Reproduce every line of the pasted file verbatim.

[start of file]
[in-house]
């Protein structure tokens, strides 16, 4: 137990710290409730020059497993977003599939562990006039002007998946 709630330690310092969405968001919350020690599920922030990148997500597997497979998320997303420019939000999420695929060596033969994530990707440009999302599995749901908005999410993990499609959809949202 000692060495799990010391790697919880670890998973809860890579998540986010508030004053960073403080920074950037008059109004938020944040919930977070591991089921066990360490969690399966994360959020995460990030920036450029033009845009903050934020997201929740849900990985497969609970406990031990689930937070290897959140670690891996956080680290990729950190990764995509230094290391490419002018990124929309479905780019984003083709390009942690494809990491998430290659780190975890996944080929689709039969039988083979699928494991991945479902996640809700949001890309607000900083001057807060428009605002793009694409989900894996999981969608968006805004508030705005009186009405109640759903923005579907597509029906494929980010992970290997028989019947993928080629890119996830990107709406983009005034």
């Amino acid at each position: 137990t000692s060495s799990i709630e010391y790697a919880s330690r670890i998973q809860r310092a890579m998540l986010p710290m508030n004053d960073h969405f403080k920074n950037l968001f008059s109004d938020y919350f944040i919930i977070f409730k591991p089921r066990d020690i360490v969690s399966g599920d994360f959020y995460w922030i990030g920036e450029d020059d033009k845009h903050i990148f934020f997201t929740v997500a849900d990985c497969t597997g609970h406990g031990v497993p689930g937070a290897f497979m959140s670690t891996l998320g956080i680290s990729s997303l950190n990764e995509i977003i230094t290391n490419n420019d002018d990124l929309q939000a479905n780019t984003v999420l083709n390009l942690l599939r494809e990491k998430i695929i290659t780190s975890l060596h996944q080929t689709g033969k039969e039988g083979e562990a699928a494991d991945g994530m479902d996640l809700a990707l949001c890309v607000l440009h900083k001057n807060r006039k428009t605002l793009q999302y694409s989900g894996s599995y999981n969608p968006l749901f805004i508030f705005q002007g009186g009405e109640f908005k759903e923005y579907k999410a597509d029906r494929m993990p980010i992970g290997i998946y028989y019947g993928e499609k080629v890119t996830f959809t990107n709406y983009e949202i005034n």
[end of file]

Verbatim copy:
[in-house]
């Protein structure tokens, strides 16, 4: 137990710290409730020059497993977003599939562990006039002007998946 709630330690310092969405968001919350020690599920922030990148997500597997497979998320997303420019939000999420695929060596033969994530990707440009999302599995749901908005999410993990499609959809949202 000692060495799990010391790697919880670890998973809860890579998540986010508030004053960073403080920074950037008059109004938020944040919930977070591991089921066990360490969690399966994360959020995460990030920036450029033009845009903050934020997201929740849900990985497969609970406990031990689930937070290897959140670690891996956080680290990729950190990764995509230094290391490419002018990124929309479905780019984003083709390009942690494809990491998430290659780190975890996944080929689709039969039988083979699928494991991945479902996640809700949001890309607000900083001057807060428009605002793009694409989900894996999981969608968006805004508030705005009186009405109640759903923005579907597509029906494929980010992970290997028989019947993928080629890119996830990107709406983009005034």
């Amino acid at each position: 137990t000692s060495s799990i709630e010391y790697a919880s330690r670890i998973q809860r310092a890579m998540l986010p710290m508030n004053d960073h969405f403080k920074n950037l968001f008059s109004d938020y919350f944040i919930i977070f409730k591991p089921r066990d020690i360490v969690s399966g599920d994360f959020y995460w922030i990030g920036e450029d020059d033009k845009h903050i990148f934020f997201t929740v997500a849900d990985c497969t597997g609970h406990g031990v497993p689930g937070a290897f497979m959140s670690t891996l998320g956080i680290s990729s997303l950190n990764e995509i977003i230094t290391n490419n420019d002018d990124l929309q939000a479905n780019t984003v999420l083709n390009l942690l599939r494809e990491k998430i695929i290659t780190s975890l060596h996944q080929t689709g033969k039969e039988g083979e562990a699928a494991d991945g994530m479902d996640l809700a990707l949001c890309v607000l440009h900083k001057n807060r006039k428009t605002l793009q999302y694409s989900g894996s599995y999981n969608p968006l749901f805004i508030f705005q002007g009186g009405e109640f908005k759903e923005y579907k999410a597509d029906r494929m993990p980010i992970g290997i998946y028989y019947g993928e499609k080629v890119t996830f959809t990107n709406y983009e949202i005034n």